018: The Physician Path to FI | Dr. FIREfly

In this episode, Money Mechanic and Chrissy interview Dr. FIREfly, a Canadian trainee doctor. We discuss Canadian student loans, lifestyle creep, and much more. It’s a revealing look into the life of a young doctor and how pursuing FI has influenced her career and life choices.

Introduction

  • When she found there wasn’t a medical trainee perspective on FI, Dr. FIREfly decided to start her blog in November 2018.

Canadian vs. American student loans

Lifestyle creep and doctors

  • Like most of us, Dr. FIREfly went a little too hardcore when she discovered the FIRE movement!
  • Finding FIRE helped her to prevent the lifestyle creep that typically befalls most doctors (who are notorious for being horrible with their money).
  • Money Mechanic quips that doctors, as medical students, get so good at delayed gratification by spending so long in school… but once they finish, they can’t wait to spend their money!
  • Dr. FIREfly mentions the ways that a young doctor might be influenced to spend more (e.g. they see their more-established peers buying nice cars).

Why of FI

  • Dr. FIREfly would like to move into systems improvement in the medical system.
  • It may not be compensated work, so it would help to have a good financial base.
  • It’s tough to see healthcare providers in their 70s who wanted to retire years ago, but still can’t afford to.
  • As a patient, it makes a huge difference when your nurse or physician wants to be there and cares about you and their work.
  • She wants to be that kind of doctor; it’s the kind that most people would want.

FI vs FIRE

  • When she discovered FIRE, she was into full FIRE (RE included).
  • She finds her work very meaningful, so isn’t so sure about the RE part now.
  • Doctors are very type-A and driven, so there can be a lot of guilt and a sense of duty when considering retirement.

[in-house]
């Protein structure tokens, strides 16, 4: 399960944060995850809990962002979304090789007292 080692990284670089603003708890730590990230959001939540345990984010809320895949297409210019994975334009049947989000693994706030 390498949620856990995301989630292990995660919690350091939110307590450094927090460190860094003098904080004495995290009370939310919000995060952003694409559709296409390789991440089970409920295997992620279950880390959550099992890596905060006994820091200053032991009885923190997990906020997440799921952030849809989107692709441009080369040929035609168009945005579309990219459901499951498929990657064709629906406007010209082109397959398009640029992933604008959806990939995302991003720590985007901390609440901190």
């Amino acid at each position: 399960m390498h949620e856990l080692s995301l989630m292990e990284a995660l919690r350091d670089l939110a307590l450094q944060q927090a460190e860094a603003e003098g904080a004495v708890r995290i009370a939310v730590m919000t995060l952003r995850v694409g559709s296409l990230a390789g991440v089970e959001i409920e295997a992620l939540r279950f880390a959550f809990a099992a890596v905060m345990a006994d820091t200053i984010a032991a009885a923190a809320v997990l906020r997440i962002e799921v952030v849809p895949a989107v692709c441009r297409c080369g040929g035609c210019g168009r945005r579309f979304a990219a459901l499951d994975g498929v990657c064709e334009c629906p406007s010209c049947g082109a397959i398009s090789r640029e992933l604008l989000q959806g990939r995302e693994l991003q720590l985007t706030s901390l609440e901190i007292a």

Burnout and having no regrets

  • It’s a very real issue in the medical community and one that’s talked about more often now.
  • She tries to talk about how FI can help; mostly with peers or medical students.
  • FI also gives you the freedom to choose a life of no regrets.

Healthcare costs later in life

  • Dr. FIREfly wrote an article about caring for ourselves and/or our parents or children if we needed to pay for uncovered medical costs.
  • Despite the excellent coverage we have in Canada, there’s a lot that’s not covered.
  • It’s important to consider these costs and to plan for them so affordability doesn’t get in the way of accessing the best care for us or our loved ones.

Signature questions

  • Team FI or Team FIRE?
    • She started on Team FIRE, but now is Team FI.
  • DIY anything?
    • She’s not very hands-on, but she meal preps and cooks at home so that she doesn’t have to buy lunch out.
  • Tim Hortons order?
    • She loves to order their Iced Capp Chocolate Milk.

Episode links


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4 Replies to “018: The Physician Path to FI | Dr. FIREfly”

  1. I have been a reader / lurker of Dr. FIREFly’s blog for awhile. I also thought her interview on this podcast went well. While I cannot ever remember personally having that much passion or idealism, I can certainly remember meeting people like that (back when I was a young ‘un). It’s nice to know there are still people like that around.

    I am sort of jealous of her “head start” … about knowing this kind of stuff at her age and level of training. (But then, it wasn’t really “invented yet” … at least not in the present level of organization).

    I agree with her perception of average student loans in medical school. I think back in my day (around 15 years ago), the average (for non-trust fund kids) was between $100,000 and $200,000. I guess it would be a higher now, although I think some provinces (like Ontario) were offering a lot of education loan forgiveness for awhile, that might have mitigated this somewhat.

  2. Hi Fringe Doc,

    I’m happy you enjoyed this episode. It was definitely enlightening and inspiring for me to interview Dr. FIREfly.

    She’s a shining beacon of how great our medical system could be. (It’s pretty darn good as it is, but there’s always room for improvement, right?)

    I hope her drive to help others and contribute to the greater good never goes away. ☺️

    Thanks for the comment. It’s always nice to hear from you!

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